The 2022 World Cup will be held in Qatar. It will be the first World Cup held in an Arab nation.
Qatar is an extremely wealthy peninsula in the Middle East jutting out of Saudi Arabia into the Persian Gulf. Qatar is smaller than the state of Connecticut, but it happens to be sitting on the world's third-largest source of natural gas and one of the 15-largest sources of oil.
Thanks to these incredibly fortunate geographic circumstances, Qatar is the richest country in the world in terms of per-capita GDP. This is how their police drive Bugattis, Porsches and Lamborghinis (seriously, google it… though I think the vast majority of Qatari police cars are Suzukis and other more-normal SUVs).
This is how the Qatari royal family can afford to pay a $1 billion ransom when a couple dozen family members got kidnapped in Iraq while on a falconry excursion.
This is also how the teeny tiny country is able to pay David Beckham $200 million to become its tourism ambassador.
In a deal that was just revealed by The Daily Mail, David Beckham will reportedly earn around $20 million per year over the next 10 years to "act as an ambassador for the country and promote tourism and culture."
The deal has been described as being worth $20+ million per year, but also potentially as much as $277 million over the decade.
Unfortunately this has landed Beckham in a bit of hot water because Qatar is also fairly controversial.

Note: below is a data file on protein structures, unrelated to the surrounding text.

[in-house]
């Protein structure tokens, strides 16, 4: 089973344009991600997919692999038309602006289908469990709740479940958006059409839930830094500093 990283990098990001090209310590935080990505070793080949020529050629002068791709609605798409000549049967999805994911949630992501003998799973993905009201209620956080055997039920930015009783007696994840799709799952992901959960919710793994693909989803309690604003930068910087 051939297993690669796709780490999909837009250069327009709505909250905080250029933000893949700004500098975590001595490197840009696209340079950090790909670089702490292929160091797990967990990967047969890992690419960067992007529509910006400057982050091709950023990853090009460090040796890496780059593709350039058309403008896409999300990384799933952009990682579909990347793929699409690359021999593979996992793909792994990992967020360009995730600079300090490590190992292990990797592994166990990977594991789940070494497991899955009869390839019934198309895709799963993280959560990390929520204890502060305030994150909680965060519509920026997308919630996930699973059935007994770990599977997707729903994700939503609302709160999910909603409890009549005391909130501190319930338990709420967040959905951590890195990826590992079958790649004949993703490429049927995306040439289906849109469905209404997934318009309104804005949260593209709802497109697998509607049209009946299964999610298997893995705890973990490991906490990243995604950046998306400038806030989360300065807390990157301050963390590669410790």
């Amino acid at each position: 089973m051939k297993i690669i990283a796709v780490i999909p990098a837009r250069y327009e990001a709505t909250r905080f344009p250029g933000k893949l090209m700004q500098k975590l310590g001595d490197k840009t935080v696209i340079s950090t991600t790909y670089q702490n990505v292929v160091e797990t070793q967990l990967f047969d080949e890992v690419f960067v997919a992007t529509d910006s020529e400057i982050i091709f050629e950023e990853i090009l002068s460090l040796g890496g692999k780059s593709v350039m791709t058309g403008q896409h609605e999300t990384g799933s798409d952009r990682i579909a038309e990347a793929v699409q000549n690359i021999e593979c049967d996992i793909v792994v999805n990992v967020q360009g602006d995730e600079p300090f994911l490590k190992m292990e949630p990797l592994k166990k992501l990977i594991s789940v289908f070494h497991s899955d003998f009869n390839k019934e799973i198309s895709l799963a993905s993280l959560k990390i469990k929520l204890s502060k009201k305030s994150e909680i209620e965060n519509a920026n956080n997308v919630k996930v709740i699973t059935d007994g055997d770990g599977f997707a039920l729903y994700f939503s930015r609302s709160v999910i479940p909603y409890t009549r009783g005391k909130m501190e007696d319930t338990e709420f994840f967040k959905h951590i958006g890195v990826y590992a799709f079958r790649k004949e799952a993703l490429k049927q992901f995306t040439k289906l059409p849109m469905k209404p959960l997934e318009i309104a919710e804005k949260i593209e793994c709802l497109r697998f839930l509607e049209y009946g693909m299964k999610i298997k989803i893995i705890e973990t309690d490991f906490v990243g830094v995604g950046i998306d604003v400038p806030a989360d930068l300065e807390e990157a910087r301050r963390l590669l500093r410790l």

According to Amnesty International:
"Qatar's human rights record is troubling – from the country's longstanding mistreatment of migrant workers, to its curbs on free speech and the criminalisation of same-sex relations… Qatar's mistreatment of migrant workers – the people whose hard work is making the World Cup possible – is especially disturbing."
The United States department of State has accused Qatar of engaging in forced labor, especially in the run up to the World Cup. A Guardian analysis alleged that as many as 6,500 migrant workers have died while working on projects related to the World Cup.
The Daily Mail claims that homosexuality in Qatar is punishable by three years in prison and men can be thrown in jail just for "appearing" gay.
It should be noted that neither Qatar nor Beckham have publicly confirmed the endorsement deal but the Daily Mail's sources claim it is official. Furthermore, private jet watchers have trailed Beckham's personal plane flying to and from the country on a number of recent occasions. While touring the country on one visit, he lavished praise on Qatar's hotels and stadiums.
Some critics are trying to understand how Beckham can square his endorsement of Qatar and his work as a UNICEF Goodwill Ambassador and staunch support of LGBTQ rights.
Beckham is certainly not the first celebrity to land in Qatari hot water. Back in 2017, Jennifer Lopez was shamed after she received a reported $3 million for appearing at an event in Qatar where she did a 20 minute Q&A on women's rights.
Rothna Begum, a senior women's rights researcher at campaign group Human Rights Watch, had this to say about Beckham's deal:
"Celebrities who are being paid to promote the Qatari state who consider themselves to be pro-women and pro-women's rights should be using the opportunity and access to those in positions of power to enquire about things that are happening."
On the other hand… it's $200 million… I don't care if you're already worth nearly a half-billion dollars (that's our current estimate for Mr. Mrs. Beckham), $20 million per year over 10 years to smile and wave in a few commercials… hard to resist!
Would you take Qatar's money?